July 24, 2016 by brennon
Fantasy Flight Games have now put together a rather impressive campaign package for Star Wars: Armada called The Corellian Conflict. This will give you everything you need to play out an epic war in space…
“Soon, with The Corellian Conflict, you and your friends will be able to wage strategic battles for key hyperlane routes, seize vital shipyards, establish new bases, and decide the fate of the Corellian Sector. Working as teams, you will take sides with the Galactic Empire or Rebel Alliance, then meet your foes in battle for control of vital worlds.
New campaign rules guarantee that your battles have long-term consequences, and the experience you gain from your victories may prove invaluable toward the success of your overall campaign.”
This sounds like an excellent way to get your Armada players down onto the tabletop and experiencing the thrill of being in control of massive fleets in an entirely different way.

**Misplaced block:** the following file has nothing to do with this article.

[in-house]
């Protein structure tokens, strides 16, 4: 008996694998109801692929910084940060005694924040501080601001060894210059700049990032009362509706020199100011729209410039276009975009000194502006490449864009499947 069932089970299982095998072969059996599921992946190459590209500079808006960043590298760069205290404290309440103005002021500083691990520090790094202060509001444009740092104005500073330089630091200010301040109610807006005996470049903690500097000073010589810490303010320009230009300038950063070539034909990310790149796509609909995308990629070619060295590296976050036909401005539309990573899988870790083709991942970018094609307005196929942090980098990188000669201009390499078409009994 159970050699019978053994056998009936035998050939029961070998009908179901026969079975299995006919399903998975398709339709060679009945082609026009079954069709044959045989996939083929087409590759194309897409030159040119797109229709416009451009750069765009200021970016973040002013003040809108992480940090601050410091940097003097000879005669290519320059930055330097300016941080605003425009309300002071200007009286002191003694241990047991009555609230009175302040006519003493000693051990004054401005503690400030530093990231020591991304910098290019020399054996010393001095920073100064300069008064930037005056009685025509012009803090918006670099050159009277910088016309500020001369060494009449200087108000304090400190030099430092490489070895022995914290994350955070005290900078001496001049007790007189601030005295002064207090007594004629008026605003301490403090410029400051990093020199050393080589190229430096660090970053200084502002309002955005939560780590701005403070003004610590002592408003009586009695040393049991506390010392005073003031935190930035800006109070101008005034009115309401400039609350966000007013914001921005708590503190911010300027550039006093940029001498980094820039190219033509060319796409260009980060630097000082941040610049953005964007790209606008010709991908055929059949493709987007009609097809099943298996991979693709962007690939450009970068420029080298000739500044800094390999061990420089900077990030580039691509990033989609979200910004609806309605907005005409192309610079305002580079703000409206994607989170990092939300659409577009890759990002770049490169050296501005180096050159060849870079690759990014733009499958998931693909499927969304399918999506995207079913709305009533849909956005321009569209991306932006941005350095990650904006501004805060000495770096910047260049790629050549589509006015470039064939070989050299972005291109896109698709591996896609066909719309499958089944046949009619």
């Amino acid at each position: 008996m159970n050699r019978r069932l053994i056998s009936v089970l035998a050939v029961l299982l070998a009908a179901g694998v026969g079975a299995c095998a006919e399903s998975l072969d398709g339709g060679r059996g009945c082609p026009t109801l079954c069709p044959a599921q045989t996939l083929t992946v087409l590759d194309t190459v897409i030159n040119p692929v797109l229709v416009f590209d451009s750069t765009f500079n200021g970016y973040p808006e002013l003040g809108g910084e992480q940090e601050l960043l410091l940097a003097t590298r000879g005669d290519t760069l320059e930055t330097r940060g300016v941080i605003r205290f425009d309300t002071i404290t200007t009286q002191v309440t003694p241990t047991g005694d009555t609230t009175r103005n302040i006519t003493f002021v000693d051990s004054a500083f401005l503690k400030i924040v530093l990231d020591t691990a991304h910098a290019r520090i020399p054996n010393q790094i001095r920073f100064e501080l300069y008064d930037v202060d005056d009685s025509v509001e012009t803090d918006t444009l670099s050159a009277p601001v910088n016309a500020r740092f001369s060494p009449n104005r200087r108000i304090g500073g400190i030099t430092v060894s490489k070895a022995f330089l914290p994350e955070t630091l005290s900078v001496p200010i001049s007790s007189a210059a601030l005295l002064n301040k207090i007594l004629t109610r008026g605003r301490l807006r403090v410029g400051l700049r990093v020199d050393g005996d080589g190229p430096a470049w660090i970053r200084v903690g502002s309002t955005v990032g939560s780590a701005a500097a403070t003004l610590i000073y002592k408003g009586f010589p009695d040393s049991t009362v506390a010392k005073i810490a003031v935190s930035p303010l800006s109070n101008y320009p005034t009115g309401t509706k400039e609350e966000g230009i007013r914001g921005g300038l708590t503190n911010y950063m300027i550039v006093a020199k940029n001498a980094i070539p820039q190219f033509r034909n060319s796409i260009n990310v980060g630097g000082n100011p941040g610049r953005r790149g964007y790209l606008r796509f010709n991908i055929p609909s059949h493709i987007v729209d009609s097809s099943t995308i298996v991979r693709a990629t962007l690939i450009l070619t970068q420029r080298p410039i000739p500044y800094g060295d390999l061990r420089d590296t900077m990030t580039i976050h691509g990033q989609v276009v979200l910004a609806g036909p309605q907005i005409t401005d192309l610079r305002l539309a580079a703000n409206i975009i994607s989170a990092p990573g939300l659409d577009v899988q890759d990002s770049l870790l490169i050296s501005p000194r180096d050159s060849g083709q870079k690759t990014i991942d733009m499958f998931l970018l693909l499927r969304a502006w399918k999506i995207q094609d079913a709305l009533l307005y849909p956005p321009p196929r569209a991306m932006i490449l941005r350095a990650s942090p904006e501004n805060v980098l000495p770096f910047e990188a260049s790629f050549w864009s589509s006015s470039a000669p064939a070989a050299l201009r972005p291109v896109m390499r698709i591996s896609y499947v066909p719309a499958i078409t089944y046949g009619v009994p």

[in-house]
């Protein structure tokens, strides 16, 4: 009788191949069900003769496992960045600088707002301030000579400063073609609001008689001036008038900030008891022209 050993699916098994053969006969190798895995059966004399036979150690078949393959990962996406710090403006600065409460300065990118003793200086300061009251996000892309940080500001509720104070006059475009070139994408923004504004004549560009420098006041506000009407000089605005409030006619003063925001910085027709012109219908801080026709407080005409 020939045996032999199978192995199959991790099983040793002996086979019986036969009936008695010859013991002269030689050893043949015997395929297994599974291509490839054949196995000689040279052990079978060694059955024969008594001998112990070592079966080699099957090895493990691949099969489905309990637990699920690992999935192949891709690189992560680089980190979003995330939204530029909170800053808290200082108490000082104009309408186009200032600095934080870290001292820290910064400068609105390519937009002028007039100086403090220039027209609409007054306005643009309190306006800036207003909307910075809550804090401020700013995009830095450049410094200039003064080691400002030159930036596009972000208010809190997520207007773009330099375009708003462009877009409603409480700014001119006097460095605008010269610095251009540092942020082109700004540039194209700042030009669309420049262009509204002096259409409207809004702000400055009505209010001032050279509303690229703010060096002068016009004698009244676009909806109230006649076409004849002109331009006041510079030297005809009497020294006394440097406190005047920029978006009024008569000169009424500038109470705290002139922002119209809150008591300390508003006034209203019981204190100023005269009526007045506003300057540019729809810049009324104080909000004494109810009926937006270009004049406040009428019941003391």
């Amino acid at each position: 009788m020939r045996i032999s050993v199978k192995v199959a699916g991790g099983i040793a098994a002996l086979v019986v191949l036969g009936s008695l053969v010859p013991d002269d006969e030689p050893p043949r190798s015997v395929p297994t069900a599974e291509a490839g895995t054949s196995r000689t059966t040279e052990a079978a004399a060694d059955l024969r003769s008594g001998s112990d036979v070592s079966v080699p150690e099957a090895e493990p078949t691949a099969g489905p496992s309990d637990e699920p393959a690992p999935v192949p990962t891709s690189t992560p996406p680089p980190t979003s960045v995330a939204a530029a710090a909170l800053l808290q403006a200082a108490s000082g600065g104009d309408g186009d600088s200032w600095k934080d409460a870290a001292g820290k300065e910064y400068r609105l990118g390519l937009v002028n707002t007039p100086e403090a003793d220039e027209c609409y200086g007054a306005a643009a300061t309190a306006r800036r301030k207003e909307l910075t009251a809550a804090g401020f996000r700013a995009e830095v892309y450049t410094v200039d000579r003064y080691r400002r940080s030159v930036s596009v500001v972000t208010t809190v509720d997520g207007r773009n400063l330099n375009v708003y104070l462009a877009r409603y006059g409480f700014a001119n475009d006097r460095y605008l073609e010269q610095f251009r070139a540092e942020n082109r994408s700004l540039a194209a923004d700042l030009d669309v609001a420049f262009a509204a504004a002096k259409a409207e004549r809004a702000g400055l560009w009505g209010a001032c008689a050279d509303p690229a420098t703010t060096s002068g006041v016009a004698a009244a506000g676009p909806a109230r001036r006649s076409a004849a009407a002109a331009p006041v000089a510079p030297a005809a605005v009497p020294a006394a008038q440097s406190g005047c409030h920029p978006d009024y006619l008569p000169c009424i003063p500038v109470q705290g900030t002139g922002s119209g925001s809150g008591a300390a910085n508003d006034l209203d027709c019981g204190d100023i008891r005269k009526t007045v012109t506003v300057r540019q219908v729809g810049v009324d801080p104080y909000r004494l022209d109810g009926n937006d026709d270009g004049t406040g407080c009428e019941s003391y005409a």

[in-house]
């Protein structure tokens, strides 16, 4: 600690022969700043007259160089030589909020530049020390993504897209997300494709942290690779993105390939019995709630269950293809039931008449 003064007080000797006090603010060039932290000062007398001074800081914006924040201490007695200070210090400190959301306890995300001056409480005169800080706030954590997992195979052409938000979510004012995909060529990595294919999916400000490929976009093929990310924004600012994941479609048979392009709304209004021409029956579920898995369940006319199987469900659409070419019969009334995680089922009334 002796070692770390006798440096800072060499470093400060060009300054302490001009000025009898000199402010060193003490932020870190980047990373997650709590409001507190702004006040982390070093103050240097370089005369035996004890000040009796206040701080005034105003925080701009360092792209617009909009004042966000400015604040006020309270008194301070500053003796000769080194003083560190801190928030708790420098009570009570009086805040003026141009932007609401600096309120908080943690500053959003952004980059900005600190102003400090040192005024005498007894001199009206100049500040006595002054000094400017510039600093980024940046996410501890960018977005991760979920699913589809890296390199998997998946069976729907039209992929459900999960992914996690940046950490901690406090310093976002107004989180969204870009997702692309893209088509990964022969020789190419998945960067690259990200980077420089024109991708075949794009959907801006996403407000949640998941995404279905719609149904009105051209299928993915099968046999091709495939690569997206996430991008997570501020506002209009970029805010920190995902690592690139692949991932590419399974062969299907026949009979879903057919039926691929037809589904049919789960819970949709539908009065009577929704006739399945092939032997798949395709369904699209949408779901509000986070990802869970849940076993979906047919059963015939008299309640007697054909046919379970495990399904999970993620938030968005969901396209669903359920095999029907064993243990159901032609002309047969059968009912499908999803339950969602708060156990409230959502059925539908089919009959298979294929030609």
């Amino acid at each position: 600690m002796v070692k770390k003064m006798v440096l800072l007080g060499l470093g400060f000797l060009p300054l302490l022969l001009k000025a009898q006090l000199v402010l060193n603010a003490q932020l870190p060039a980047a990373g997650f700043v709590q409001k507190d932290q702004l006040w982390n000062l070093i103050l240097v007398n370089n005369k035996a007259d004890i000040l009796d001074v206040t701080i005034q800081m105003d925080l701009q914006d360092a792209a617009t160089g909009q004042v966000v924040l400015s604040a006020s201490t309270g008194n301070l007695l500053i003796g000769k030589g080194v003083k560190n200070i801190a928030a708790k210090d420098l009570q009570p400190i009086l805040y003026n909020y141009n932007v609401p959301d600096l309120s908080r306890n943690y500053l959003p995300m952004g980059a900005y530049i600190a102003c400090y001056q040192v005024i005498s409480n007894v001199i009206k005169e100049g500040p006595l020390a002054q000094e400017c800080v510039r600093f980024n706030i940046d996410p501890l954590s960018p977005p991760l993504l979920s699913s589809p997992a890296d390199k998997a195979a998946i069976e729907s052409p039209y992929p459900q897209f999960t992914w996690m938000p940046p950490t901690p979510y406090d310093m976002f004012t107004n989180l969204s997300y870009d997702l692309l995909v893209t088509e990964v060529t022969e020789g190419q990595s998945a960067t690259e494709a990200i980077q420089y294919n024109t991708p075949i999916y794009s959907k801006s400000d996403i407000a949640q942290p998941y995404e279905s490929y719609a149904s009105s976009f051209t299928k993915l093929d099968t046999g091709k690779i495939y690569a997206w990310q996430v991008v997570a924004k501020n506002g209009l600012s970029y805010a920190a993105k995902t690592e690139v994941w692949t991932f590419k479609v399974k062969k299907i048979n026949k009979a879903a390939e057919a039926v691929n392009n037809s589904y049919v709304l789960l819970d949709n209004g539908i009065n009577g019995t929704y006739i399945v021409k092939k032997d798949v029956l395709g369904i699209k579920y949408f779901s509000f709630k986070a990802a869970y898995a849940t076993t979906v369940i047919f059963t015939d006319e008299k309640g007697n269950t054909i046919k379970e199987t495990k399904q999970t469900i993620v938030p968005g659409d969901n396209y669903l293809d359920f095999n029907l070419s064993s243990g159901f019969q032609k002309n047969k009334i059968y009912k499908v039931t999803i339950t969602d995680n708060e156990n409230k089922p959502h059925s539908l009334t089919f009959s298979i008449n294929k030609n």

“The dramatic events of The Corellian Conflict and your struggles for the Corellian Sector play out over multiple campaign turns during which you and your teammates meet your foes in games of Armada, or battles.
These are fought at any of the twenty-five different strategic locations depicted on the expansion’s map, and the results of these battles carry forward, reshaping the sector and your position within the campaign.”
Your ships are going to be taking damage from their engagements and will need to be repaired, and all of the different locations will give you modifiers which could affect the way battles turn out too.
By mixing in a number of strategic ways to achieve your goal you could find yourself looking at different avenues as you rack up campaign points and control the sector.
Additionally new Squadrons and Objectives are also going to be present within this pack so you have a lot to look forward to.
What do you think of this idea?
"This sounds like an excellent way to get your Armada players down onto the tabletop and experiencing the thrill of being in control of massive fleets in an entirely different way..."